Here's a slightly updated post from last year at this time:
In 2008, economist William F. Shughart did a back-of-the envelope calculation
and estimated that the opportunity cost of daylight savings time was $1.7 billion per year:
"Although it is unclear what benefit Americans derive from adjusting their timepieces twice a year, the costs they bear are clear. As the Benjamin Franklin adage goes: Time is money, and time spent resetting clocks and watches is time that cannot be devoted to other, more valuable uses. Switching between daylight saving and standard time has what economists call an ‘‘opportunity cost.’’
Economists typically value the opportunity cost of a person’s time at his or her wage rate. The U.S. Department of Labor’s Bureau of Labor Statistics reports that the average American’s hourly wage was $17.57 in September 2007. Assuming that it takes everyone 10 minutes to move all of their clocks and watches forward or backward by an hour, the opportunity cost of doing so works out to $2.93 per person. Multiplying that number by the total U.S. population (excluding Arizona) yields a one-time opportunity cost for the nation of just under $860 million—or, to be more precise, $858,274,802. Since clocks must be changed twice every year, this back-of-the-envelope calculation must be doubled, to approximately $1.7 billion annually."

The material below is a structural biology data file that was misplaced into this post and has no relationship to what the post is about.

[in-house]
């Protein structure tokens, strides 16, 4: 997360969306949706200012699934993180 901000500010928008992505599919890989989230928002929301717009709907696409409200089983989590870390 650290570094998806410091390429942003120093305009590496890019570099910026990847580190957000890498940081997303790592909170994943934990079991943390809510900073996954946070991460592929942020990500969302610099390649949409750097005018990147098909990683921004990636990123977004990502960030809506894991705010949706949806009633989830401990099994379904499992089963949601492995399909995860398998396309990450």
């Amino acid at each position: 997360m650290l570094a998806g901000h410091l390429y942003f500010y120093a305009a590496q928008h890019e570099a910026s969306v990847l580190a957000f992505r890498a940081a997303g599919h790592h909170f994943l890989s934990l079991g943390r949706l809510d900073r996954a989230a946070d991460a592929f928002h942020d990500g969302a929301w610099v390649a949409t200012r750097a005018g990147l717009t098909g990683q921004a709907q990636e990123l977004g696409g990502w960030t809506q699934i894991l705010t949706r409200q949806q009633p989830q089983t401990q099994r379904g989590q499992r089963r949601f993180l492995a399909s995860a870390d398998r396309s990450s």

Since 2008, the average hourly wage has increased about 10%
, and the U.S. population has increased about 3%
, so that would put the annual cost today of changing clocks twice a year at almost $2 billion ($1.92 billion)
If we adjust the time cost of ten minutes per each housing unit
(130 million) instead of for each person, the cost would obviously be less - about $836 million.
Tim Worstall points out by email that another cost to the U.S. DST is that we are not synchronized with Europe, partly as a result of the "Energy Policy Act of 2005." We used to switch on the first Sunday in April and the last Sunday in October, which was only one week different than Europe - last Sunday in March and last Sunday in October. Following the 2005 legislation, we now switch on the second Sunday of March and the first Sunday in November. So for the next two weeks, and for the first week of November, the U.S. will be on DST, but Europe will remain on regular time. This lack of coordination for three weeks every year likely imposes additional costs on both the U.S. and European economies.
Here's a detailed discussion of Daylight Savings Time at Wikipedia
, which includes the world map above (click to enlarge).